Perhaps your doctor has cut you off from your Percocet®, Roxicet®, Vicodin®, Dilaudid®, or other morphine-type pain medications. Perhaps you have become involved with using street drugs such as heroin or fentanyl. If you are reading this, it is likely you want to stop using these drugs, and maybe you have even tried to get off these drugs before.

I haven’t experienced withdrawal personally, but working in the field of addiction medicine for many years, here’s what I know: abrupt withdrawal from opioids involves diarrhea, vomiting, stomach cramping, jerking painful muscle spasms, runny nose, sneezing, and chills.

I know this can last for up to ten days for a short-acting opioid, and much much longer for methadone or for buprenorphine products like Suboxone® or Zubsolv®.

I have talked to some people in long-term remission from opioid use disorder who believe it is important for an addicted person to go through withdrawal without the relief provided by medication. Their belief is staunchly from the school of “No Pain, No Gain.”

But what I see over and over again at the Coleman Institute for Addiction Medicine are people who put off stopping their substance use for years because of the terror of withdrawal. And it’s hard to blame them.

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So when the first tentative call comes to our office from someone wondering about our method for detoxing off opiates, I hear either:

1. Relief – sign me up now!

– OR –

2. Skepticism – as in, this is too good to be true.

Without giving away the specifics, I will explain to you why the rapid or accelerated opioid detox at the Coleman Institute is the easiest way to get off opioids.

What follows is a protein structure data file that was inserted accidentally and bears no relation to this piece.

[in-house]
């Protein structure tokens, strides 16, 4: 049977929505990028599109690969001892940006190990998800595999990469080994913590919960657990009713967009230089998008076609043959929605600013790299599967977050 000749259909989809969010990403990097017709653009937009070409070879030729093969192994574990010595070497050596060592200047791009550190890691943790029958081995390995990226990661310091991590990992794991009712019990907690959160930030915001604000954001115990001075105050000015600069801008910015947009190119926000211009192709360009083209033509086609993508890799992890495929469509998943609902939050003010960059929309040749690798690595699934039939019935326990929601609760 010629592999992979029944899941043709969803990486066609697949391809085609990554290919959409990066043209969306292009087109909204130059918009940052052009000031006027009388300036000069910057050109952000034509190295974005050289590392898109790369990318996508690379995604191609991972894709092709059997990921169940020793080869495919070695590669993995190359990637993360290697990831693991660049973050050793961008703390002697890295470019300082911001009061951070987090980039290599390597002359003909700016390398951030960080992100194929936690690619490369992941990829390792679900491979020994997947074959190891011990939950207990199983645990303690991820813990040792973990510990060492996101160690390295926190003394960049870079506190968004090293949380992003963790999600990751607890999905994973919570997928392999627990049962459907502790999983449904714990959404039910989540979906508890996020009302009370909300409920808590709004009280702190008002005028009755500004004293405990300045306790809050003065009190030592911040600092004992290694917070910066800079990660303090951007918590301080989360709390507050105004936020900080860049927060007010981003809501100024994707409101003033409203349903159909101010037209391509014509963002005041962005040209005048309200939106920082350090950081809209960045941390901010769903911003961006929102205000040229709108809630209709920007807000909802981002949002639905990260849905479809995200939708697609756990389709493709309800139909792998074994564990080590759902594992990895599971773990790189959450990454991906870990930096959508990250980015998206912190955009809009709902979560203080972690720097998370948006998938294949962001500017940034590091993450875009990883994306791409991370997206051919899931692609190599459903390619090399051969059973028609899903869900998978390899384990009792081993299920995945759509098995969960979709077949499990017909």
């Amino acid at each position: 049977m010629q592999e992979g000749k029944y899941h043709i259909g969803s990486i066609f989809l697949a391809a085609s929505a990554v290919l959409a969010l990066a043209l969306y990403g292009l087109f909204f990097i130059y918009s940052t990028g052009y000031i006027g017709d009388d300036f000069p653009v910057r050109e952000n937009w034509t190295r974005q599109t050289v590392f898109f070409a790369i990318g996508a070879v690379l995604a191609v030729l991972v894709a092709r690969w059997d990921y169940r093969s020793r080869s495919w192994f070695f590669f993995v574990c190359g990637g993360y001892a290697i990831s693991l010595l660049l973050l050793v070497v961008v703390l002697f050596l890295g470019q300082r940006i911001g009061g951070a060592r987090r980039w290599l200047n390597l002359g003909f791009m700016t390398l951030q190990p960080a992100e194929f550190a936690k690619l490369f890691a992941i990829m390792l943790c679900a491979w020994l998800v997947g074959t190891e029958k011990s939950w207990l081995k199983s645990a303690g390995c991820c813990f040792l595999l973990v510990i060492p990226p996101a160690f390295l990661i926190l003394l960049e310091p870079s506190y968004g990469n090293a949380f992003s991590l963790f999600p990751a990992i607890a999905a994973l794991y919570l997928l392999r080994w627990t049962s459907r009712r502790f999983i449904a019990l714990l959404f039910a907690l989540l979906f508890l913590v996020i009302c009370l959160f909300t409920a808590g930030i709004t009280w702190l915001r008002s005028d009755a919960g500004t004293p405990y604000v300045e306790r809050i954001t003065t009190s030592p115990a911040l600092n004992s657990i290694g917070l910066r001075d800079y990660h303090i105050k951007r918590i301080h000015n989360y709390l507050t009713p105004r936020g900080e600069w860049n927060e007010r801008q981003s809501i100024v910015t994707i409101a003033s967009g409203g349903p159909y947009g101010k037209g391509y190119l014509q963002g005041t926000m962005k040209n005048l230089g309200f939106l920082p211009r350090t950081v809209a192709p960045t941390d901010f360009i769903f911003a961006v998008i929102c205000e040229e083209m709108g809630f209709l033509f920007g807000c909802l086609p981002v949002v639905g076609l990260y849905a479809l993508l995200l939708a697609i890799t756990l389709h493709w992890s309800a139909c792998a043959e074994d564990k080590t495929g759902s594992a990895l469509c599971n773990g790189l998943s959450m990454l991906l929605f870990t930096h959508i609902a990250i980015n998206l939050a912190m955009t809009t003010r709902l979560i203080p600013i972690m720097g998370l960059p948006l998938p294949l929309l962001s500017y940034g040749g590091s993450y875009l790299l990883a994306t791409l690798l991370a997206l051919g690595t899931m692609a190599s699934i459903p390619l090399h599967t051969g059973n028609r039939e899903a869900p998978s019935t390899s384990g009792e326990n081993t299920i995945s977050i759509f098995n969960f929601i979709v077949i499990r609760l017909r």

First of all, this is an outpatient setting. No hospitalization bills, no dangerous general anesthesia, or the need to be kept apart from your family.

We use a minimum of five medications that specifically address the worst of the withdrawal experience. This combination of medications has been meticulously utilized and perfected over the twenty plus years that Dr. Coleman has been helping people reach sobriety.

Painful muscle cramping is relieved with pain medication and muscle relaxants. Nausea and vomiting are addressed with anti-emetics. Sleep—or lack thereof—is taken care of by strong sedating medications. Anxiety is dealt with by short courses of a benzodiazepine. Central-acting agonists reduce other worrisome symptoms: chills, sweats, runny nose, goose-bump flesh, and more.

And if those don’t work, we’ve got other tricks up our collective sleeves.

Because of this powerful effective combination of medications, it is imperative that our patients are with a support person throughout their medically-supervised withdrawal process. The support person’s role is to be with their loved one 24/7, bring them to their daily appointment, and keep track of and administer the medications.

The practitioner working with the patient and his/her support person will review in detail exactly how the medications are to be taken. We provide a fail-proof chart to keep it all in order, and we review this daily. We are on-call when the office is closed to answer any questions the patient or support person may have.

Don’t let the fear of withdrawal keep you from dealing with your opioid addiction. Please call us with any questions. Our goal is to earn your confidence by providing the safest, most effective—and by all counts, easiest detox available.

Joan R. Shepherd, FNP

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